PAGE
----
Bullwhip Effect in Supply Chain

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Supply Chain Class
Module 2, Lesson 3

Question #1

Develop a small group consensus on the impact (increases, decreases, no effect) of the Bullwhip Effect on two of the following six supply chain performance measures: manufacturing cost, inventory cost, replenishment lead time, transportation cost, shipping and receiving cost, level of product availability profitability.

One of the two measures that your team chooses must be inventory cost. For inventory costs, be certain to be specific about the kinds of inventory costs impacted (in-storage cycle stock carrying costs, ordering costs, stockout costs, or safety stock carrying costs). Clearly explain your group’s reasoning or rationale for the impact you have agreed to; that is carefully explain why the bullwhip effect either increases, decreases of has no effect on the given performance measure. In each of your explanations, drill down into the factors that drive each measure, explaining how those factors are affected by the Bullwhip effect.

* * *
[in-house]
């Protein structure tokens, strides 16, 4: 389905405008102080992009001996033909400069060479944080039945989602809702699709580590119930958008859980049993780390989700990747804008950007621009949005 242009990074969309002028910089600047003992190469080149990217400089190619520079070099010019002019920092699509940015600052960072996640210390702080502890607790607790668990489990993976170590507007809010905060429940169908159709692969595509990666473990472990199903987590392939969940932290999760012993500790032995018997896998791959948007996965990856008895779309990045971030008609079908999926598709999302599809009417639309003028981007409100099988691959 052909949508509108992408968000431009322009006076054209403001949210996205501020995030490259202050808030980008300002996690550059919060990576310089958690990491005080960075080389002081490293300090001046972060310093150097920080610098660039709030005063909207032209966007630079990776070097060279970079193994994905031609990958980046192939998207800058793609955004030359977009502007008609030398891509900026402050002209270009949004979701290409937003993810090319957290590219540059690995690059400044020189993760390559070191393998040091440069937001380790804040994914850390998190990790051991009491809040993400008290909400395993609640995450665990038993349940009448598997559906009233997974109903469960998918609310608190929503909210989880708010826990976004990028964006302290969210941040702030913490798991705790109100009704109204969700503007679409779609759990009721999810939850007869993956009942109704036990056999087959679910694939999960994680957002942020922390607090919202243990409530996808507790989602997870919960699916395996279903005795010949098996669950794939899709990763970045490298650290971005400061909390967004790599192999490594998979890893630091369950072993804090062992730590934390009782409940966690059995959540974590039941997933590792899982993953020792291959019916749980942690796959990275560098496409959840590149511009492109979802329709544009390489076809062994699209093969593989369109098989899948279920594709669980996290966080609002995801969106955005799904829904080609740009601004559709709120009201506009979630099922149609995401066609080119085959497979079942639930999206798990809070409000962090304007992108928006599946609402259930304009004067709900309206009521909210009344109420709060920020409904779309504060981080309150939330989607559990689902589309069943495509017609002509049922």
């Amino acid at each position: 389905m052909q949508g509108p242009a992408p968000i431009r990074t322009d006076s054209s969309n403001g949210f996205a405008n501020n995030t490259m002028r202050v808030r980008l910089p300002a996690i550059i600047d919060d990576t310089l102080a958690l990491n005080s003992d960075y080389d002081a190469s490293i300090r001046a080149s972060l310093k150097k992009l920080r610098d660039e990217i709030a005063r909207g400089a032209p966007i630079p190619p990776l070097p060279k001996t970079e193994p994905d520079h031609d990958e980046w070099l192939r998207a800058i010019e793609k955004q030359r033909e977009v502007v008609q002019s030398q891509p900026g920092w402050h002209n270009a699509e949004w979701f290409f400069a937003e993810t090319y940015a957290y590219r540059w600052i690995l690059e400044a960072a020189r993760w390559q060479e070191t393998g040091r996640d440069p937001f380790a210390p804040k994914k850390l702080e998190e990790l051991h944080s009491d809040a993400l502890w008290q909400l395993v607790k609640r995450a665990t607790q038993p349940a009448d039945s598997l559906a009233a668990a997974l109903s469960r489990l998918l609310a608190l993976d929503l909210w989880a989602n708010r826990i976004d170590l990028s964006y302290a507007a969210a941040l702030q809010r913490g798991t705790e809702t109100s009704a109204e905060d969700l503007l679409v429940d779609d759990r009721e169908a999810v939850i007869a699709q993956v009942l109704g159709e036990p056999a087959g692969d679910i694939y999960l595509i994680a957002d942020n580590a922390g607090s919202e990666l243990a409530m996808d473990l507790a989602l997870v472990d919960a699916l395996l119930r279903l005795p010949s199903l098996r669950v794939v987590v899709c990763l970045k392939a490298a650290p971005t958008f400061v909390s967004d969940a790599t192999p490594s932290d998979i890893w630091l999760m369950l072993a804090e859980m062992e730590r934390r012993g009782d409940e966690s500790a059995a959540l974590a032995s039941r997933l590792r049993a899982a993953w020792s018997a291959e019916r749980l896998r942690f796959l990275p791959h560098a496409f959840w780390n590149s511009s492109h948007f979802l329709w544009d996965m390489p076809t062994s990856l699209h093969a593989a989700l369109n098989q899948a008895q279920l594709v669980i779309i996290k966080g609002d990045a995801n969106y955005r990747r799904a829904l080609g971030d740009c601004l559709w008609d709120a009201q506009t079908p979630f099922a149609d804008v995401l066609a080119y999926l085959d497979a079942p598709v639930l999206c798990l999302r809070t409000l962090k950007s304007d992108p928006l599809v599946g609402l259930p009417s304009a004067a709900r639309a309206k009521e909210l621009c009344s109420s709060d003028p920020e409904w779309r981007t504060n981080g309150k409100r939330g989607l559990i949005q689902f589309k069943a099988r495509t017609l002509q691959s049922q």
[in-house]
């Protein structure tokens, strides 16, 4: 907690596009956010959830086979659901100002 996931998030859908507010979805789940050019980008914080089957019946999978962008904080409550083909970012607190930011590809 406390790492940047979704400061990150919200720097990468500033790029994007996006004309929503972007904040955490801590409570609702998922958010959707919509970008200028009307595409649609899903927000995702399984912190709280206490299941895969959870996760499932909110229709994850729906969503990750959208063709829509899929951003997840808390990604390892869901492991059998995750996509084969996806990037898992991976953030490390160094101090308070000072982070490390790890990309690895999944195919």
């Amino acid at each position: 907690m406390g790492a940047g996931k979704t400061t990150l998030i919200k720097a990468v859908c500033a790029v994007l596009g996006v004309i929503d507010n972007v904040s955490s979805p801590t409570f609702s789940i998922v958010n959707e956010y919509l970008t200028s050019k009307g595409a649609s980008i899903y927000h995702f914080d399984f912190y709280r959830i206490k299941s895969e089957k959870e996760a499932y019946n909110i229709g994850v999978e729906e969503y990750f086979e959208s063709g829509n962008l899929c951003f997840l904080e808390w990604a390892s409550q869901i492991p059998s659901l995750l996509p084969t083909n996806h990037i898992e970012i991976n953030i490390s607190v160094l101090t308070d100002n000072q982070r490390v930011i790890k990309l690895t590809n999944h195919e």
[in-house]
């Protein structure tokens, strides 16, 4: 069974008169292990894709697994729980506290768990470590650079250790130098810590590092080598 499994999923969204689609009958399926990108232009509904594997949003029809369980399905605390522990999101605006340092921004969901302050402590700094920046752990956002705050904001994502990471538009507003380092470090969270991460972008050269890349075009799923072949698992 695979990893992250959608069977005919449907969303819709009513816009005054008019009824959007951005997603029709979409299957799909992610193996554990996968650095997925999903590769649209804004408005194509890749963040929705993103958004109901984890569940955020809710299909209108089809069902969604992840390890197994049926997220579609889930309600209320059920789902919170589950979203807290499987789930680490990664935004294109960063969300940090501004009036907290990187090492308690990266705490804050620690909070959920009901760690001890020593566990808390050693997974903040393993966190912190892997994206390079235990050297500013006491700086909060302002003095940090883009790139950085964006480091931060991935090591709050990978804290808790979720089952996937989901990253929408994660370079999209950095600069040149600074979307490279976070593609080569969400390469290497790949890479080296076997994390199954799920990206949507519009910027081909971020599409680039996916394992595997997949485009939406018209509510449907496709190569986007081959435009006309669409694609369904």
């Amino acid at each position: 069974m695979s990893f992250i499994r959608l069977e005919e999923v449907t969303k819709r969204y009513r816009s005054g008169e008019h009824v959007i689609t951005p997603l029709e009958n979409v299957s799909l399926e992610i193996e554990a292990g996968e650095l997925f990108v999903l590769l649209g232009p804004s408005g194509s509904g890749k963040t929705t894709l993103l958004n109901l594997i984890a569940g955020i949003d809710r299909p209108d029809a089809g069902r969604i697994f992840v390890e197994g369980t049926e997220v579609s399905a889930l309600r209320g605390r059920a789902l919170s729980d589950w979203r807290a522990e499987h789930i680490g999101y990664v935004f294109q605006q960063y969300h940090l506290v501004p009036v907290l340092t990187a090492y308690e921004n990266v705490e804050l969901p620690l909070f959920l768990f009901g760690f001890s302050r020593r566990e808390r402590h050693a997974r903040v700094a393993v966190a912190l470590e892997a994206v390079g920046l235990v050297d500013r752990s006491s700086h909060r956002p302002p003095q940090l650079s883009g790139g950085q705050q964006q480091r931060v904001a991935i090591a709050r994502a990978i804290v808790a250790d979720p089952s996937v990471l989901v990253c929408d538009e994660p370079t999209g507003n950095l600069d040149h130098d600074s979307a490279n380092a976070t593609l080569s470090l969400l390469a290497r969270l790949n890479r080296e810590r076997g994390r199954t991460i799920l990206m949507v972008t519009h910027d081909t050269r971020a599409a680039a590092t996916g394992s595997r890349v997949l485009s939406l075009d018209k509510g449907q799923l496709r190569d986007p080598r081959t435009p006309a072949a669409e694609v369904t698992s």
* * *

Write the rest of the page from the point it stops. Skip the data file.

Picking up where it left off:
It is the consensus of Team 10 that the bullwhip effect increases costs associated with the manufacturing of products. We know that the bullwhip effect results in an amplification of the variation of product and material demand as one travels upstream in the supply chain from consumer to material suppliers. In most cases the manufacturer of products will be removed from the actual consumer by multiple layers in the supply chain. The variation in demand (variation in orders) that the manufacturer will experience will be significantly greater than the variation in demand from the actual consumers. There are several costs incurred in the manufacturing of products. Among these costs are direct material costs, direct labor costs and overhead costs. The increased variability in quantity of products demanded from the manufacturer has an impact on each of these items. For most manufactured products, the cost of materials is a significant portion of the cost of the end item. As the demand for products varies from the manufacturer, these swings in demand are amplified and passed on to the material suppliers and various other sub-suppliers. During periods of high demand, the manufacturer is more likely to be forced to pay the material suppliers and sub-suppliers additional fees to expedite shipments. During periods of low demand, the manufacturer is more likely to find itself with a huge stock of unused material on hand. These variations also make it more difficult to negotiate competitive prices with the suppliers, further adding to the cost of the bullwhip effect. In an effort to protect against some of this variation, manufacturers will often stockpile materials, adding further warehousing and capital costs. Labor costs are another key component of the total cost of most products, including products which may be manufactured offshore in low-wage countries. In periods of extremely high demand, manufacturers are faced with an option of either hiring more employees or working their existing employee’s longer hours and paying overtime. Most companies are extremely reluctant to hire additional workers, particularly if they have reason to believe that the spike in demand will only be temporary. As a result, companies will typically choose to work longer hours and pay overtime wages to their employees. Paying overtime is costly, not only from a wage standpoint but also from an effectiveness standpoint. Employees are not robots, and diminishing marginal return should be expected when working employees longer hours. As hours go up, productivity typically declines at a rate that increases as the severity of the work schedule increases. The result is an increasing cost per unit of the products produced. Likewise, when product demand is extremely low, employees are not able to be utilized as effectively and labor cost per unit also increases. Further, there are the overhead costs which are...
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